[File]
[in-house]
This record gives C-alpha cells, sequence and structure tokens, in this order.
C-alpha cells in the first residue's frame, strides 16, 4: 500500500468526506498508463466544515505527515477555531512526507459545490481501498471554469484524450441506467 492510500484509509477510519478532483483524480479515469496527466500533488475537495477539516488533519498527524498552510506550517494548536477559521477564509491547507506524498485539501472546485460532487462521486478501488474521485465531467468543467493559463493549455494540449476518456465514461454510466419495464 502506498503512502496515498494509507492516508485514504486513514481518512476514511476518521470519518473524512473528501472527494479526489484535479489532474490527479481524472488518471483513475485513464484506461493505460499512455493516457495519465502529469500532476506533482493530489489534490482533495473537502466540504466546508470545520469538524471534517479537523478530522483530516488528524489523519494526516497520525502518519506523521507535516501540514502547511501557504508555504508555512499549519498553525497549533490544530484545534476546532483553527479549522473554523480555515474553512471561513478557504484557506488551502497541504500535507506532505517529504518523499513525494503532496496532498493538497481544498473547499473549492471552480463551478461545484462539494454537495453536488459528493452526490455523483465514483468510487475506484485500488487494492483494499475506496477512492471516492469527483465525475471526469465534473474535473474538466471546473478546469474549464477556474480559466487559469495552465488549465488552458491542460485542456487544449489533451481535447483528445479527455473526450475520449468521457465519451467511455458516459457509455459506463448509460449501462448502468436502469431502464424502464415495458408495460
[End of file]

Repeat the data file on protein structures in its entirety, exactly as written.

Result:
[in-house]
This record gives C-alpha cells, sequence and structure tokens, in this order.
C-alpha cells in the first residue's frame, strides 16, 4: 500500500468526506498508463466544515505527515477555531512526507459545490481501498471554469484524450441506467 492510500484509509477510519478532483483524480479515469496527466500533488475537495477539516488533519498527524498552510506550517494548536477559521477564509491547507506524498485539501472546485460532487462521486478501488474521485465531467468543467493559463493549455494540449476518456465514461454510466419495464 502506498503512502496515498494509507492516508485514504486513514481518512476514511476518521470519518473524512473528501472527494479526489484535479489532474490527479481524472488518471483513475485513464484506461493505460499512455493516457495519465502529469500532476506533482493530489489534490482533495473537502466540504466546508470545520469538524471534517479537523478530522483530516488528524489523519494526516497520525502518519506523521507535516501540514502547511501557504508555504508555512499549519498553525497549533490544530484545534476546532483553527479549522473554523480555515474553512471561513478557504484557506488551502497541504500535507506532505517529504518523499513525494503532496496532498493538497481544498473547499473549492471552480463551478461545484462539494454537495453536488459528493452526490455523483465514483468510487475506484485500488487494492483494499475506496477512492471516492469527483465525475471526469465534473474535473474538466471546473478546469474549464477556474480559466487559469495552465488549465488552458491542460485542456487544449489533451481535447483528445479527455473526450475520449468521457465519451467511455458516459457509455459506463448509460449501462448502468436502469431502464424502464415495458408495460